Madurawala: The NDDCB reported that there were 79,378 drug-related arrests in 2016. Although this was a slight decrease from 2015, the number was way up from 2012, when there were 47,926 cases. Out of the total drug-related arrests in 2016, 35 percent were for heroin and 60 percent were for cannabis. The NDDCB reports indicate that abuse of psychotropic substances is also becoming a significant social and health problem. Although these are controlled substances, they are widely reported to be available on the black market.
Drug abuse has huge economic and social implications in Sri Lanka, a country of around 21 million people with a minimum wage of just $2.50 per day. Sri Lanka’s daily consumption of drugs reportedly amounts to almost $3 million—a huge burden to the economy and the finances of individual households. In 2016, the total number of people treated for drug abuse was 2,355. Furthermore, the total number of drug-related imprisonments in 2016 was reported to be 24,060. More than 90 percent of those who were imprisoned were men, leading to many negative consequences, such as poverty due to income loss for families and broken homes.
President Maithripala Sirisena launched an island-wide drug prevention campaign called “A Country Free of Intoxicants” in 2016, part of his Presidential Task Force on Drug Prevention that has the ambitious goal of gradually eliminating the overall consumption of alcohol, tobacco and illicit drugs. The task force formulates joint initiatives, implements and supervises the national drug prevention program at the grassroot and national levels, manages the financial provisions allocated for drug eradication and distributes educational materials. A special program led by the police and all three branches of the military aims to further strengthen preventive measures taken by the government.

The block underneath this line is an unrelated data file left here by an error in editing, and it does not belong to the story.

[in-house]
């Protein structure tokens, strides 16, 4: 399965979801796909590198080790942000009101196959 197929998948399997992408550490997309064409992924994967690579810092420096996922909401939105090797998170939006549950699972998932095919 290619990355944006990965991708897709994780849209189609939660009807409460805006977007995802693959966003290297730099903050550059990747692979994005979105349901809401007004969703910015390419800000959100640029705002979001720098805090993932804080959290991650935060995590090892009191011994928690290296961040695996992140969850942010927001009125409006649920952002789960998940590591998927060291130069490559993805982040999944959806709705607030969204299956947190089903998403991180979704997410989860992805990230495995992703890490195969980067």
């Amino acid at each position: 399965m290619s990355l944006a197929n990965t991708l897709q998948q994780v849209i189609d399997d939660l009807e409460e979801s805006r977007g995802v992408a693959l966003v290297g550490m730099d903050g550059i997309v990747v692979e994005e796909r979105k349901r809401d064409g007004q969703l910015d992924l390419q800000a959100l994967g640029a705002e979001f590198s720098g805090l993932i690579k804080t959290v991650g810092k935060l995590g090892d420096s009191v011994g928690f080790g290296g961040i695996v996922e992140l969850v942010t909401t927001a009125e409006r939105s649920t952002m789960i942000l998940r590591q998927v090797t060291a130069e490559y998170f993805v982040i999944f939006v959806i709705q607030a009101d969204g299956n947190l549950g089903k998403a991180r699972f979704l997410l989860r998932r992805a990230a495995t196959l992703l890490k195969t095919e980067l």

WPR: What are the challenges facing the government’s aim of drastically reducing, or even eliminating, drug use by 2020?
Madurawala: Sri Lanka is not a producer or manufacturer of illicit drugs, with the exception of cannabis. It is, however, an important hub for international drug trafficking, including opium and heroin. This is mainly a result of the country’s strategic location, especially on important maritime and aviation shipping routes, for drugs originating mainly in India and Pakistan. Fighting against illicit drug trafficking is a challenge for Sri Lanka because of its lack of resources, both financial and human. More needs to be done in terms of capacity-building and training officers to counter the drug trade. Sri Lanka’s coast guard, for example, was only created in 2007.
Domestically, the government needs to allocate more money to the rehabilitation of drug users and reintegration programs for the victims of drugs. Youth prevention is key, too. According to the NDDCB, around 20 percent of illicit drug users in Sri Lanka are between the age of 19 and 25, and 38 percent are between the age of 26 and 35. It is also a widely known that large-scale drug dealers evade the law with the support of politicians and others with influence.[ SPECIAL OFFER: Get your FREE copy of our in-depth report on U.S. Foreign Policy Under Biden.]